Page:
Friday, November 10, 2017

Activities: Ideas To Get Your Kids Outside!



How can you get your kids outdoors? This is an important question! Recent research along with common sense suggests that today's kids spend too much time inside. Checkout these quotes from high profile sources:

“Increasing evidence demonstrates the many benefits of nature on children's psychological and physical well-being, including reduced stress, greater physical health, more creativity and improved concentration.” – American Psychological Association1

“research suggests that children disproportionately suffer the long-term developmental consequences of limited experiences in nature…” – National Institute of Health2

“The natural stimulation of being outside seems to replenish mind.... It re-energizes the part of the brain that controls concentration, checks urges and delays gratification.” – The Washington Post3

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Lack of outdoor time has become such an issue that governments and schools are acting to help get kids back outside. The 2015 Every Student Succeeds Act included for the first-time Federal funding available for school programs that incorporate outdoor learning through environmental education. Many states have No Child Left Inside programs. Forrest Kindergarten programs are becoming more popular. Nearly every State and Federal Park and many local parks offer programs designed specifically for kids. Our kids seem to be going outside on their own less and less, so programs help to reverse that trend. Parents, teachers, and youth leaders can help to get kids outside. Here are a couple of ideas to get you started.

1. Create a Green Hour each day that your child spends outside, weather permitting.

2. Try different activities until your child finds something they really enjoy. Keep doing new activities from time to time.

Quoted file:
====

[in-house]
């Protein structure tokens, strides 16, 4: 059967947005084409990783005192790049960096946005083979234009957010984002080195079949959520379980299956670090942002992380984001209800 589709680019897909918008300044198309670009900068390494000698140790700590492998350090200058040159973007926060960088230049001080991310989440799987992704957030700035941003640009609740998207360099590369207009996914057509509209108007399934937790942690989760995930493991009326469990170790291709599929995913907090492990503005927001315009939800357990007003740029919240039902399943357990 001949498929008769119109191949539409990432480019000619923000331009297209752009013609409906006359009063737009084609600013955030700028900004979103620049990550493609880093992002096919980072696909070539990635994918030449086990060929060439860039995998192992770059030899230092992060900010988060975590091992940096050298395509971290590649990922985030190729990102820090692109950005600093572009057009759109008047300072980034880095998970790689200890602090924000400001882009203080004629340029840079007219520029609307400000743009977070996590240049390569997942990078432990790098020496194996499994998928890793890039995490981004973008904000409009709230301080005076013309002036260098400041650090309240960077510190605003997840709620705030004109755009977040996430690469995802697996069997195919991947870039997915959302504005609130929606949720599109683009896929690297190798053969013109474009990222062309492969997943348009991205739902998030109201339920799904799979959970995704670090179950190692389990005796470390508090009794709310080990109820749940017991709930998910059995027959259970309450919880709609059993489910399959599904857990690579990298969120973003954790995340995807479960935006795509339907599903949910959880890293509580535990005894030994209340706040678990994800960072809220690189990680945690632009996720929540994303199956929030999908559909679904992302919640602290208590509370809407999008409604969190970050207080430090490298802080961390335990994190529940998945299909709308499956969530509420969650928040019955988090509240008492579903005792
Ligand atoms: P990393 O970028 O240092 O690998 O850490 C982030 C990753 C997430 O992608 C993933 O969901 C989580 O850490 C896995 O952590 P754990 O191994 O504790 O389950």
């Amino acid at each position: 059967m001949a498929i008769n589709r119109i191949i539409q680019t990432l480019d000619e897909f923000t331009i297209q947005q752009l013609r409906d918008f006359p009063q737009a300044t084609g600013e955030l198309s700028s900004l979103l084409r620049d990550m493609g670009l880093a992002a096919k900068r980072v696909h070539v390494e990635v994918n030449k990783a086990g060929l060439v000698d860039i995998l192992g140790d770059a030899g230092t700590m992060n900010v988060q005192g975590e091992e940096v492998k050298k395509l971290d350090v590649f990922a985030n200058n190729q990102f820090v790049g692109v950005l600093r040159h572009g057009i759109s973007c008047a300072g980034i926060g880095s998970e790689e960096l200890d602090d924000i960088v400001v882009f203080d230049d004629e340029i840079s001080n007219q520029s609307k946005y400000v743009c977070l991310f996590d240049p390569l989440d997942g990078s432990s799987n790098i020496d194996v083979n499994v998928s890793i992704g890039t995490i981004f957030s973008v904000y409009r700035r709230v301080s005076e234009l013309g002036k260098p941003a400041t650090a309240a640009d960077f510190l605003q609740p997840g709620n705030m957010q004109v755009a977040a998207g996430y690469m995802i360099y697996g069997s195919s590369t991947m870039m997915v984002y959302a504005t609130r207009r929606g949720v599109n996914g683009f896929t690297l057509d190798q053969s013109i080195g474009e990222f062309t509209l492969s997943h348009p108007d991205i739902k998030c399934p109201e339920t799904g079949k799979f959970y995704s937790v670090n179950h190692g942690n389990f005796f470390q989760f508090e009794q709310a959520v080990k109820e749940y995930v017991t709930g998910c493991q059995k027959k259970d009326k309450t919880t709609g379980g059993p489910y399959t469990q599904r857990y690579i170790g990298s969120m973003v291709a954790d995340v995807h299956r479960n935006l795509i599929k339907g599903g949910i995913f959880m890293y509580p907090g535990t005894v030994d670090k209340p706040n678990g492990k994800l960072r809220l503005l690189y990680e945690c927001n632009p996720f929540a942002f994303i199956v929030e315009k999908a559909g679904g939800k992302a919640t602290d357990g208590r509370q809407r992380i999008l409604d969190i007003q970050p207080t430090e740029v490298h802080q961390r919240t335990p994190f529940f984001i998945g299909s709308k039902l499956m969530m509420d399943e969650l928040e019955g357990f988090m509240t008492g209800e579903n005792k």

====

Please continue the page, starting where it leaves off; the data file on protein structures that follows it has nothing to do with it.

Here are some activity ideas to try:

Take children to the park and go on a scavenger hunt. This is a great introduction for children who don't spend much time outside to show them it can be fun.

Get guidebooks that can be used to identify trees, birds, rocks, or other items in the yard. There are also apps that can help in identifying.

Start a photo album or PowerPoint of pictures taken outdoors of birds, flowers or the weather. Identify and label each one.

Build a fort in the yard. Learn about wilderness survival skills and practice them outdoors. Spend the night in the fort or emergency shelter.

Make a map of your yard or community. They can make it as detailed as they like in the sand or on paper. Help them use a compass to make it more accurate.

Put up a feeder, house, or bath for birds or squirrels or insects. Bat houses are also common. Research what type of feed or houses are best for different species in your area. Learn how to make your own feeders or houses.

Collect samples of natural objects. Make a poster identifying what was collected.

Learn to identify cloud types and predict the weather. Gather some weather tools such as a thermometer to track the weather and learn to predict it.